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How to intervene with an unathletic child - Tips and tricks - Educatall

How to intervene with an unathletic child

I am smiling as I write this article. Of course, my day to day life as a mother and specialized educator regularly influences my articles. My children make me laugh and smile and inspire me to write about certain subjects. I would like to share a true story, a tidbit from our family life. My daughter, who is the artist of the family, complained about walking to school this morning. She stated that her legs are both too small and too heavy to complete the short walk between our home and school. Note that we live 4 minutes from the school...at the very most. This situation made me laugh because it showed to which extent my daughter is unathletic. She is comfortable in her little universe filled with crayons, pads of paper, and books. There's nothing wrong with that. In fact, I encourage her to pursue her passion for art. Nonetheless, since I am quite active, deep in my heart, I would like her to develop her "sporty" side or a minimal interest in a sport or activity.

 

I would be very surprised if she were to become a prominent athlete, but I would like to see her enjoy being active, take pleasure in going outside to participate in an activity, and reap the benefits of physical activity.

 

I wanted to share all of this with you because you may have children in your daycare group who are less motivated to be active, children you would like to slowly introduce to the joys of physical activity. How can you encourage unathletic children to move and have fun without disrupting them too much? Here are a few suggestions:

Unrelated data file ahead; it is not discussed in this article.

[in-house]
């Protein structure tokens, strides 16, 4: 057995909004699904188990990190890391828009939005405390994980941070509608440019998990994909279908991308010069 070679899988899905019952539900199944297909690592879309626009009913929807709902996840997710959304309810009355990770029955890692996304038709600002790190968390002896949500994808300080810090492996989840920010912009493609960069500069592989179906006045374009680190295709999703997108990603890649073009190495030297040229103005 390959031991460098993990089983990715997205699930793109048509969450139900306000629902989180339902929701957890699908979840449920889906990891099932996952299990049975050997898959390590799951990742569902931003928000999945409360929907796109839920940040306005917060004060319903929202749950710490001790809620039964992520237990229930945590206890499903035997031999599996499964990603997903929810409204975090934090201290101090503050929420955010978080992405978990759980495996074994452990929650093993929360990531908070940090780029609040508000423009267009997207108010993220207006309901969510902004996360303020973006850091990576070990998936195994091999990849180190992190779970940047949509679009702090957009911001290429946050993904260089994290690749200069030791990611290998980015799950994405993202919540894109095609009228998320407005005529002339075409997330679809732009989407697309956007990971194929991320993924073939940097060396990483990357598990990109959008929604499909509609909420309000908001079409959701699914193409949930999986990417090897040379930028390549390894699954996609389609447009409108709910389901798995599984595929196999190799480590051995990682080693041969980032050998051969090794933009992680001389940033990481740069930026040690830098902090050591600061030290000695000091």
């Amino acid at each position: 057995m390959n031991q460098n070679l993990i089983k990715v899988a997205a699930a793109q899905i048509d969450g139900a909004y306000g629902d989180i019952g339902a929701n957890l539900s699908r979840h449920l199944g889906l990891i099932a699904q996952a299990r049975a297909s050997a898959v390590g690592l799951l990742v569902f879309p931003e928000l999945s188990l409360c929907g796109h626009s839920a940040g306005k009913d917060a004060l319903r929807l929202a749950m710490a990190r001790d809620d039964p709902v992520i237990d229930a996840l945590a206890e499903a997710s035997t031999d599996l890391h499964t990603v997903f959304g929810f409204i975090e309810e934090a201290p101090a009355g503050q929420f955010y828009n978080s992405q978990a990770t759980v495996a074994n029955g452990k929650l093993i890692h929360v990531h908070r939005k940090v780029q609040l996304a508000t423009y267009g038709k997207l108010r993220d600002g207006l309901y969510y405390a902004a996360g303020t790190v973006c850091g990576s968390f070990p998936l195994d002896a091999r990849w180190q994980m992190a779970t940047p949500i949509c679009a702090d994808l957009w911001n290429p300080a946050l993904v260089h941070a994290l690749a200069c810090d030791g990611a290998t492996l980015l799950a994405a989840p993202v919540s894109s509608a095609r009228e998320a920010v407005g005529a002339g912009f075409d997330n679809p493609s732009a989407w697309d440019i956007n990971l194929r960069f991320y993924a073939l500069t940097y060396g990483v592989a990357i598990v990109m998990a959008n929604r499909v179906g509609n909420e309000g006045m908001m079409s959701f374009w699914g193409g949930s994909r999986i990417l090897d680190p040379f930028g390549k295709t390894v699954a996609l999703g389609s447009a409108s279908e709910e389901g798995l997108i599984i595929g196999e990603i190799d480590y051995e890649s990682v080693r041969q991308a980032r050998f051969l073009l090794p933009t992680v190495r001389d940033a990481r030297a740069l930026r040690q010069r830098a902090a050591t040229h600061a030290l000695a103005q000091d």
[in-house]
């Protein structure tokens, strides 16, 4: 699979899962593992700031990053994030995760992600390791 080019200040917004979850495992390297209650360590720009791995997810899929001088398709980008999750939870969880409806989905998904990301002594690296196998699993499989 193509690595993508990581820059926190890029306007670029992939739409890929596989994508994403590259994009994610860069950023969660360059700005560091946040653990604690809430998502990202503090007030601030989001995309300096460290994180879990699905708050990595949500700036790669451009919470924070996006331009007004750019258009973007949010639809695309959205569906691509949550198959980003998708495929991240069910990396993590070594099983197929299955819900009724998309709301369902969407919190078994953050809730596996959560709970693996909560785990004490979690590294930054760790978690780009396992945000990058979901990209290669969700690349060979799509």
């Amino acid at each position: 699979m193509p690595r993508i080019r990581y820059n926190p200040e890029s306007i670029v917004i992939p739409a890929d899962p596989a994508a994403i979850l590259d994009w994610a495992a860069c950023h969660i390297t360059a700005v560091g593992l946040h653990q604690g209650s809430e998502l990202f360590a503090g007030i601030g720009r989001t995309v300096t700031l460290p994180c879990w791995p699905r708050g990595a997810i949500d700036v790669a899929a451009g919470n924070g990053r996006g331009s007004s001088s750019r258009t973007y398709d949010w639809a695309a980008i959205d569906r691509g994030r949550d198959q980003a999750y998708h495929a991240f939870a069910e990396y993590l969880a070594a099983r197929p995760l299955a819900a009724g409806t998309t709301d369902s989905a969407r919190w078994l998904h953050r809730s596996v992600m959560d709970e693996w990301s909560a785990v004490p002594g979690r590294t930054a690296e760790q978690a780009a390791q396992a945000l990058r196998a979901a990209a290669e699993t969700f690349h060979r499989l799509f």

• Be realistic and lower your expectations. Avoid hour-long walks or climbing a mountain with these children. These activities would surely be quite unpleasant for everyone involved. Be realistic in terms of "time", but also in terms of the "activity". Certain types of activities require greater effort. Focus on easier activities.
  • Be an example for children by actively taking part in the various activities you organize. Avoid being a simple spectator. Participate and clearly demonstrate that you are having fun.

  • Experiment with different types of activities. Games involving balls, exercises, team sports, and yoga are all activities children may (or may not) enjoy. Introducing different activities will increase the chances of children discovering new interests.

  • Alternate periods of physical activity and periods where calmer activities are available. Activities involving sports should be offered for very short periods. Encourage children who are having fun to continue and give less athletic children the opportunity to return to calmer activities.

  • Invite children to take turns introducing their favorite sport to the rest of the group. They each have their own preferences. Take advantage of their interests to present new types of physical activity to your group every day or every week. Unathletic children may also be given the opportunity to present their favorite hobby. They may even surprise you...

 

In conclusion, I would like to emphasize the importance of respecting children's uniqueness. Some children may not be athletic whereas others may show no interest in art or science. Respecting each child for who he/she is will help them discover their strengths and build self-respect. I seriously think that, with young children, our goal must be to introduce them to the infinite possibilities that are available and let them choose what best suits their interests.

 

Maude Dubé, Specialized educator


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